Mental Health

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Why Isn't Psychotherapy Covered By Health Care?

In terms of health care, we have it pretty good. If you are unfortunately diagnosed with cancer, most, if not all of your treatment will be paid for. If you break your leg, you can go to the ER and get a cast and leave without a bill. If you require surgery, the government will pay for that too. But what if your issue isn't physical? What if what's holding you back in life is a mental concern? Well, then you're kind of out of luck.
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3 Ways Technology Is Messing With Our Mental Health

We all know technology is sweeping through society like never before. We're also starting to realize that computers and smart phones were just the start of what will continue to reshape human interactions and humanity for the coming decades. Some people hail technology as the solution to our grandest challenges, while other decry it as the cause of them. Here are three ways technology is messing with our mental health and some ideas to combat them
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Physician-Assisted Dying Isn't Always A Choice For The Vulnerable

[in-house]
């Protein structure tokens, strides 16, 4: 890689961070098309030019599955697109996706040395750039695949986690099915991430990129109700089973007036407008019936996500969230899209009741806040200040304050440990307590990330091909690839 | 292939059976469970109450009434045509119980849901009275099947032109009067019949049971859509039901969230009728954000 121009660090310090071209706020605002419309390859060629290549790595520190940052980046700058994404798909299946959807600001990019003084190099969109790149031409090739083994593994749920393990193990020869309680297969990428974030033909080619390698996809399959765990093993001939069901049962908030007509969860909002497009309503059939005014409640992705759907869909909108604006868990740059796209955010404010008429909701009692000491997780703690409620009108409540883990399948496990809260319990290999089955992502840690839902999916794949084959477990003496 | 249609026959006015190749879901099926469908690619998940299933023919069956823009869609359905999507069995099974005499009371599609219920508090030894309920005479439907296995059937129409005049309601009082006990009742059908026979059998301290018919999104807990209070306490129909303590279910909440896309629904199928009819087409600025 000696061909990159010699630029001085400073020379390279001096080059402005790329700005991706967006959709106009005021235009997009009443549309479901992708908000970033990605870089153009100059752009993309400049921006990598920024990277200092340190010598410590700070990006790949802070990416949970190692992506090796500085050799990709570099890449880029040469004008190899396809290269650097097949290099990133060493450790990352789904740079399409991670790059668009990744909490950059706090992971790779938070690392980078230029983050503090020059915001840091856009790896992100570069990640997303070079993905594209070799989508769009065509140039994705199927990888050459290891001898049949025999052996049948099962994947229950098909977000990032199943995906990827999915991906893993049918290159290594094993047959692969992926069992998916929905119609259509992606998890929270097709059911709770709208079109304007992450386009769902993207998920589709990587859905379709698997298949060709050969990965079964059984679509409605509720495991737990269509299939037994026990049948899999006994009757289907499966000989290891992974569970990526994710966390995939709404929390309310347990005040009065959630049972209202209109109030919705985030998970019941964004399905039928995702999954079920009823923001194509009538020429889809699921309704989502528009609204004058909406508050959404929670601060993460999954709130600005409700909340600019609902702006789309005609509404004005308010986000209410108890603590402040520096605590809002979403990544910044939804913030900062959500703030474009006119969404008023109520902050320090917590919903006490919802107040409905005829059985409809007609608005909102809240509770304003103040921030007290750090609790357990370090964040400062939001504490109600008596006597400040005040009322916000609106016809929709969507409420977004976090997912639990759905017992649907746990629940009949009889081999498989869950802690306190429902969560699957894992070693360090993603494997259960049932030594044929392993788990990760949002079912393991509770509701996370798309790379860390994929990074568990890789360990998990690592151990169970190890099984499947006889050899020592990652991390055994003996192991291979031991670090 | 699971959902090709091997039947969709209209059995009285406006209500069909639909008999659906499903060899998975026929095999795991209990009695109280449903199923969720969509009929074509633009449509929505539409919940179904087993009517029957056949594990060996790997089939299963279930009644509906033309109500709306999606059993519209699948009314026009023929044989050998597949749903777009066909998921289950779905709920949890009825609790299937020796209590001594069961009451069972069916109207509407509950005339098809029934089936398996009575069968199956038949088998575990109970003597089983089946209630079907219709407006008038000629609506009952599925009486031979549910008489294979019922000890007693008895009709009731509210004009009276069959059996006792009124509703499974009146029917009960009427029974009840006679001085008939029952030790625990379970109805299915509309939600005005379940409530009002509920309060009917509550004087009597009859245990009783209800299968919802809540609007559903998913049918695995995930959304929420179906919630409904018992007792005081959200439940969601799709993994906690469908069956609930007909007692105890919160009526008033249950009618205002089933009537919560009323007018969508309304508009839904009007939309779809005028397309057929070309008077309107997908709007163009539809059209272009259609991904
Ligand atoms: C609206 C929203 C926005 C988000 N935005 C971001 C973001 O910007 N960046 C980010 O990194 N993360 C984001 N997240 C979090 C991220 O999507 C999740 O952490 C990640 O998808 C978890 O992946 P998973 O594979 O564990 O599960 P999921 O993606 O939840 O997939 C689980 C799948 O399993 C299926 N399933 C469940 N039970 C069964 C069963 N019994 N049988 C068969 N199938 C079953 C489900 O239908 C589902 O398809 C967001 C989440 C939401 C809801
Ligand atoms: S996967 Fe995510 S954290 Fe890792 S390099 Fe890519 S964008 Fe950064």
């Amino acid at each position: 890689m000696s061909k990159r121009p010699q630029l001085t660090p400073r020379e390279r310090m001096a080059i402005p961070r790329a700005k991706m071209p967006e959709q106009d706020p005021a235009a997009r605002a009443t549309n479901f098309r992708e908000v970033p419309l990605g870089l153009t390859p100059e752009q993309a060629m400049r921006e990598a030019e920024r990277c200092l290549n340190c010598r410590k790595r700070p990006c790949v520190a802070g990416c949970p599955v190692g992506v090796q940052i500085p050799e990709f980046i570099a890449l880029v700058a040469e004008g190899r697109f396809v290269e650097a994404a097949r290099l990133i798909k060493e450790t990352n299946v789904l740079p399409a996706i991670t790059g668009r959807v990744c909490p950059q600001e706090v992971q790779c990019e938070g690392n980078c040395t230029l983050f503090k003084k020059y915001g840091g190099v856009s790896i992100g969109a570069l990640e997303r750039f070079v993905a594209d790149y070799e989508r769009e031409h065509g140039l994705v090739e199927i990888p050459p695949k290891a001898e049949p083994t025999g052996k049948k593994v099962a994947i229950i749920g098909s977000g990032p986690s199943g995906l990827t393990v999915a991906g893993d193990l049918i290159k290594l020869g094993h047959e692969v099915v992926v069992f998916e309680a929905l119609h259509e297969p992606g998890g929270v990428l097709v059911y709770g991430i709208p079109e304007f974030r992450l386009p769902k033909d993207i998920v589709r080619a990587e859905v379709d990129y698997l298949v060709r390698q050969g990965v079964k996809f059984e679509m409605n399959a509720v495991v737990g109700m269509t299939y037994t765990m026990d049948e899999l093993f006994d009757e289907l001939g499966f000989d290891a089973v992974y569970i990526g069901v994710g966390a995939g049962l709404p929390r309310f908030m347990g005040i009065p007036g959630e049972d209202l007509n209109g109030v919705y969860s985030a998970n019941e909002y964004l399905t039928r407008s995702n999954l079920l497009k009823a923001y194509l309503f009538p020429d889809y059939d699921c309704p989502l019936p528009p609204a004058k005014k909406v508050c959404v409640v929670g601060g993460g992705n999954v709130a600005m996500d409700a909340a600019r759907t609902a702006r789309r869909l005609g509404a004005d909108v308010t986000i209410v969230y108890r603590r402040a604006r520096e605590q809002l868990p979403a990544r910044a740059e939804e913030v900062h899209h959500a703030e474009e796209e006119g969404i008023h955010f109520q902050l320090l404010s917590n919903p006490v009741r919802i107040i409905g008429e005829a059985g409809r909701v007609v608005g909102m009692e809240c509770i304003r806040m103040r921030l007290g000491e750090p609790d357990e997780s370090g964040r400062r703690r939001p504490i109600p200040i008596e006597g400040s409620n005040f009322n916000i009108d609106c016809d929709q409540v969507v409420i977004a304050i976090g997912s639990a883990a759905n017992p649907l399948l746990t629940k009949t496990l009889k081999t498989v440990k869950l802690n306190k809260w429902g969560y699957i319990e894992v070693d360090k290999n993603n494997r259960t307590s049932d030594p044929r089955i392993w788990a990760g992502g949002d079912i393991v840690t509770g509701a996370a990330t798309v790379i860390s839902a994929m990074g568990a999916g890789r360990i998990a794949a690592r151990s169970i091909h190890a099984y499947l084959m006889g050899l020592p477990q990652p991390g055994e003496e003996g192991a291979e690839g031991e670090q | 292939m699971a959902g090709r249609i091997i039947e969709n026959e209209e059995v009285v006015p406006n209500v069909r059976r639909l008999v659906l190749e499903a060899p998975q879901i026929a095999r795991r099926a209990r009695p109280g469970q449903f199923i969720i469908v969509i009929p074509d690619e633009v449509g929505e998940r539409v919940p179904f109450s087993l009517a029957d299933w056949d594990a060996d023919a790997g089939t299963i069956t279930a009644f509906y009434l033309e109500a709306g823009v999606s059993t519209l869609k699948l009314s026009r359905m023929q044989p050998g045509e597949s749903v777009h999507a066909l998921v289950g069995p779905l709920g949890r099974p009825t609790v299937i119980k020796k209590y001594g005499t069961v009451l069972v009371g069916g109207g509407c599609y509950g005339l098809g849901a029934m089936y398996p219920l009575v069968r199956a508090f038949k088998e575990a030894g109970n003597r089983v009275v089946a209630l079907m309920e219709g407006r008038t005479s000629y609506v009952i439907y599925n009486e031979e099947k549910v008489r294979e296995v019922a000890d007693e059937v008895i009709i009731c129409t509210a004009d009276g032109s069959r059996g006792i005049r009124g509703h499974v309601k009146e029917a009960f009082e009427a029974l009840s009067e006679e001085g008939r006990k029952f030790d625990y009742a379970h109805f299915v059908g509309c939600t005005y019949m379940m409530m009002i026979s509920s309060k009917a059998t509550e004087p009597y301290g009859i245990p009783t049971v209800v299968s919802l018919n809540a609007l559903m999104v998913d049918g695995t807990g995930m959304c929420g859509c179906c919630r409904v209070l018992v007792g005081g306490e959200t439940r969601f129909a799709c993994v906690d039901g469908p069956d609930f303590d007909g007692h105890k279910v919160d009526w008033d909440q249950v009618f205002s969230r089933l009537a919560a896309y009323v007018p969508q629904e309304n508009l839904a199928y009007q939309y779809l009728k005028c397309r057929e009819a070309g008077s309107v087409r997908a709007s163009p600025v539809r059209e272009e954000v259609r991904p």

One of the consistent worries voiced throughout Canada's long national discussion of physician assisted dying is the desire to protect vulnerable people. One fear is that people with disabilities may be directly pressured or coerced into consenting to medical aid in dying. More insidiously though, vulnerable people may come to desire death due to a lack of any reasonable alternative to their suffering. For this reason, many have called for us to redouble our attention to providing access to high quality palliative care so that people are not driven toward medically assisted death by uncontrolled pain.
PhotoAlto/Michele Constantini via Getty Images

Physician-Assisted Dying Isn't Always A Choice For The Vulnerable

One of the consistent worries voiced throughout Canada's long national discussion of physician assisted dying is the desire to protect vulnerable people. One fear is that people with disabilities may be directly pressured or coerced into consenting to medical aid in dying. More insidiously though, vulnerable people may come to desire death due to a lack of any reasonable alternative to their suffering. For this reason, many have called for us to redouble our attention to providing access to high quality palliative care so that people are not driven toward medically assisted death by uncontrolled pain.
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When Psychiatrists Won't Talk to Families Everyone Loses

So why wouldn't mental health professionals want to talk to these families? Too often it is due to a misguided sense of the rules regarding confidentiality. Sometimes mental health care teams are over-extended and don't want to deal with the expectations of family members. Excluding family from important decision-making discussions leaves them frustrated and demoralized and is often not in the patient's best interest.